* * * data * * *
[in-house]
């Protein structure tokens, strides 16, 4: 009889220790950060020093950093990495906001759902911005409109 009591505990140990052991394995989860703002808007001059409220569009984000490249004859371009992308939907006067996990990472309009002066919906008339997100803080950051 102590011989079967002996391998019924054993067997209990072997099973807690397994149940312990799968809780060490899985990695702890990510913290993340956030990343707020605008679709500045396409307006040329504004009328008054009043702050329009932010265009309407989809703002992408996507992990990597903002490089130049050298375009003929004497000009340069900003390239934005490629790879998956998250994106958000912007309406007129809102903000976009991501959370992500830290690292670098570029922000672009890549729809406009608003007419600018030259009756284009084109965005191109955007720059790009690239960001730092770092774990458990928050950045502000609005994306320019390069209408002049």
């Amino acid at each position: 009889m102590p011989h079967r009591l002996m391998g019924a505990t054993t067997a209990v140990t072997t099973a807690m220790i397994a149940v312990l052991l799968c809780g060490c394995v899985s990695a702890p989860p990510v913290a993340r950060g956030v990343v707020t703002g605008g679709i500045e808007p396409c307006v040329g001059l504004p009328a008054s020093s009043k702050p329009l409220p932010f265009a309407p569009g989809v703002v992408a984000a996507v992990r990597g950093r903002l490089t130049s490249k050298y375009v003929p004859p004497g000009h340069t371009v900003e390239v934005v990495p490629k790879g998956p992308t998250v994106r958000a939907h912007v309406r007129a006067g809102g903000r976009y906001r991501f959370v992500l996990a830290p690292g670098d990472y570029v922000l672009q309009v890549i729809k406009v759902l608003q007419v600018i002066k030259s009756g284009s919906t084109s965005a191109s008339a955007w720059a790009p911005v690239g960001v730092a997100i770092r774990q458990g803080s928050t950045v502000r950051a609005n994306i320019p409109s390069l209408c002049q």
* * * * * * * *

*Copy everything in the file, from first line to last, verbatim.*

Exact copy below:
[in-house]
């Protein structure tokens, strides 16, 4: 009889220790950060020093950093990495906001759902911005409109 009591505990140990052991394995989860703002808007001059409220569009984000490249004859371009992308939907006067996990990472309009002066919906008339997100803080950051 102590011989079967002996391998019924054993067997209990072997099973807690397994149940312990799968809780060490899985990695702890990510913290993340956030990343707020605008679709500045396409307006040329504004009328008054009043702050329009932010265009309407989809703002992408996507992990990597903002490089130049050298375009003929004497000009340069900003390239934005490629790879998956998250994106958000912007309406007129809102903000976009991501959370992500830290690292670098570029922000672009890549729809406009608003007419600018030259009756284009084109965005191109955007720059790009690239960001730092770092774990458990928050950045502000609005994306320019390069209408002049």
């Amino acid at each position: 009889m102590p011989h079967r009591l002996m391998g019924a505990t054993t067997a209990v140990t072997t099973a807690m220790i397994a149940v312990l052991l799968c809780g060490c394995v899985s990695a702890p989860p990510v913290a993340r950060g956030v990343v707020t703002g605008g679709i500045e808007p396409c307006v040329g001059l504004p009328a008054s020093s009043k702050p329009l409220p932010f265009a309407p569009g989809v703002v992408a984000a996507v992990r990597g950093r903002l490089t130049s490249k050298y375009v003929p004859p004497g000009h340069t371009v900003e390239v934005v990495p490629k790879g998956p992308t998250v994106r958000a939907h912007v309406r007129a006067g809102g903000r976009y906001r991501f959370v992500l996990a830290p690292g670098d990472y570029v922000l672009q309009v890549i729809k406009v759902l608003q007419v600018i002066k030259s009756g284009s919906t084109s965005a191109s008339a955007w720059a790009p911005v690239g960001v730092a997100i770092r774990q458990g803080s928050t950045v502000r950051a609005n994306i320019p409109s390069l209408c002049q």